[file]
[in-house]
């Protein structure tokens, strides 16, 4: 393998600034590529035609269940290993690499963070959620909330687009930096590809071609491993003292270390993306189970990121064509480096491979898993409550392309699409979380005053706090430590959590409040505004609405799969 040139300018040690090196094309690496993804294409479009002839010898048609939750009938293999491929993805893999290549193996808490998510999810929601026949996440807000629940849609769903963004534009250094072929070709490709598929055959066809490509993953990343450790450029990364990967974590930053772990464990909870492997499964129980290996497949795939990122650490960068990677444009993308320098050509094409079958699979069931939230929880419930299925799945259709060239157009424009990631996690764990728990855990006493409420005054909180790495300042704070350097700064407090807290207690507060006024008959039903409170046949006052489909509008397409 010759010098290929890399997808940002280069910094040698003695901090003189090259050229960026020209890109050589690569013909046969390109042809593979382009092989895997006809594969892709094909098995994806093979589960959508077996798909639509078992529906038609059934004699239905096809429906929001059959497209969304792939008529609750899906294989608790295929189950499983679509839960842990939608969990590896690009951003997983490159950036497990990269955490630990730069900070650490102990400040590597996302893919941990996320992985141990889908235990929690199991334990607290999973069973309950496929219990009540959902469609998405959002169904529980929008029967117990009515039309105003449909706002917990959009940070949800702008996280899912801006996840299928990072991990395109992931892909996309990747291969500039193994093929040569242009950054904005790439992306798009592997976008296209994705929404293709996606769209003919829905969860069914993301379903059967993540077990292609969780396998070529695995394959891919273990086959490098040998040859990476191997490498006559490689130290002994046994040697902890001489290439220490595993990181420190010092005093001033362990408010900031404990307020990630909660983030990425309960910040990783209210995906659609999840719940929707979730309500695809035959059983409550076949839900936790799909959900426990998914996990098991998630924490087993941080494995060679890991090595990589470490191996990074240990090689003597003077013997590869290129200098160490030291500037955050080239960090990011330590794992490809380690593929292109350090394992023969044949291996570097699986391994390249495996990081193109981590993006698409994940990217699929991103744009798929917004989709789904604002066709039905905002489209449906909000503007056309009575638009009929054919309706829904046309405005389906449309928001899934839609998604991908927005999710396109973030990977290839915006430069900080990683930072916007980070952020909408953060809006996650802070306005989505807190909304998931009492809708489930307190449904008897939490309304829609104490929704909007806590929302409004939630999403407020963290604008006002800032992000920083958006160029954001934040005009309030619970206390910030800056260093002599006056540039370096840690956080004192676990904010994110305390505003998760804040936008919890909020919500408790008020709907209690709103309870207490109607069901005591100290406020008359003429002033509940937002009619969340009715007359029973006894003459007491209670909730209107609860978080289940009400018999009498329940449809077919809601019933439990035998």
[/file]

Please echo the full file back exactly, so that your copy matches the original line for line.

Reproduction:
[in-house]
């Protein structure tokens, strides 16, 4: 393998600034590529035609269940290993690499963070959620909330687009930096590809071609491993003292270390993306189970990121064509480096491979898993409550392309699409979380005053706090430590959590409040505004609405799969 040139300018040690090196094309690496993804294409479009002839010898048609939750009938293999491929993805893999290549193996808490998510999810929601026949996440807000629940849609769903963004534009250094072929070709490709598929055959066809490509993953990343450790450029990364990967974590930053772990464990909870492997499964129980290996497949795939990122650490960068990677444009993308320098050509094409079958699979069931939230929880419930299925799945259709060239157009424009990631996690764990728990855990006493409420005054909180790495300042704070350097700064407090807290207690507060006024008959039903409170046949006052489909509008397409 010759010098290929890399997808940002280069910094040698003695901090003189090259050229960026020209890109050589690569013909046969390109042809593979382009092989895997006809594969892709094909098995994806093979589960959508077996798909639509078992529906038609059934004699239905096809429906929001059959497209969304792939008529609750899906294989608790295929189950499983679509839960842990939608969990590896690009951003997983490159950036497990990269955490630990730069900070650490102990400040590597996302893919941990996320992985141990889908235990929690199991334990607290999973069973309950496929219990009540959902469609998405959002169904529980929008029967117990009515039309105003449909706002917990959009940070949800702008996280899912801006996840299928990072991990395109992931892909996309990747291969500039193994093929040569242009950054904005790439992306798009592997976008296209994705929404293709996606769209003919829905969860069914993301379903059967993540077990292609969780396998070529695995394959891919273990086959490098040998040859990476191997490498006559490689130290002994046994040697902890001489290439220490595993990181420190010092005093001033362990408010900031404990307020990630909660983030990425309960910040990783209210995906659609999840719940929707979730309500695809035959059983409550076949839900936790799909959900426990998914996990098991998630924490087993941080494995060679890991090595990589470490191996990074240990090689003597003077013997590869290129200098160490030291500037955050080239960090990011330590794992490809380690593929292109350090394992023969044949291996570097699986391994390249495996990081193109981590993006698409994940990217699929991103744009798929917004989709789904604002066709039905905002489209449906909000503007056309009575638009009929054919309706829904046309405005389906449309928001899934839609998604991908927005999710396109973030990977290839915006430069900080990683930072916007980070952020909408953060809006996650802070306005989505807190909304998931009492809708489930307190449904008897939490309304829609104490929704909007806590929302409004939630999403407020963290604008006002800032992000920083958006160029954001934040005009309030619970206390910030800056260093002599006056540039370096840690956080004192676990904010994110305390505003998760804040936008919890909020919500408790008020709907209690709103309870207490109607069901005591100290406020008359003429002033509940937002009619969340009715007359029973006894003459007491209670909730209107609860978080289940009400018999009498329940449809077919809601019933439990035998």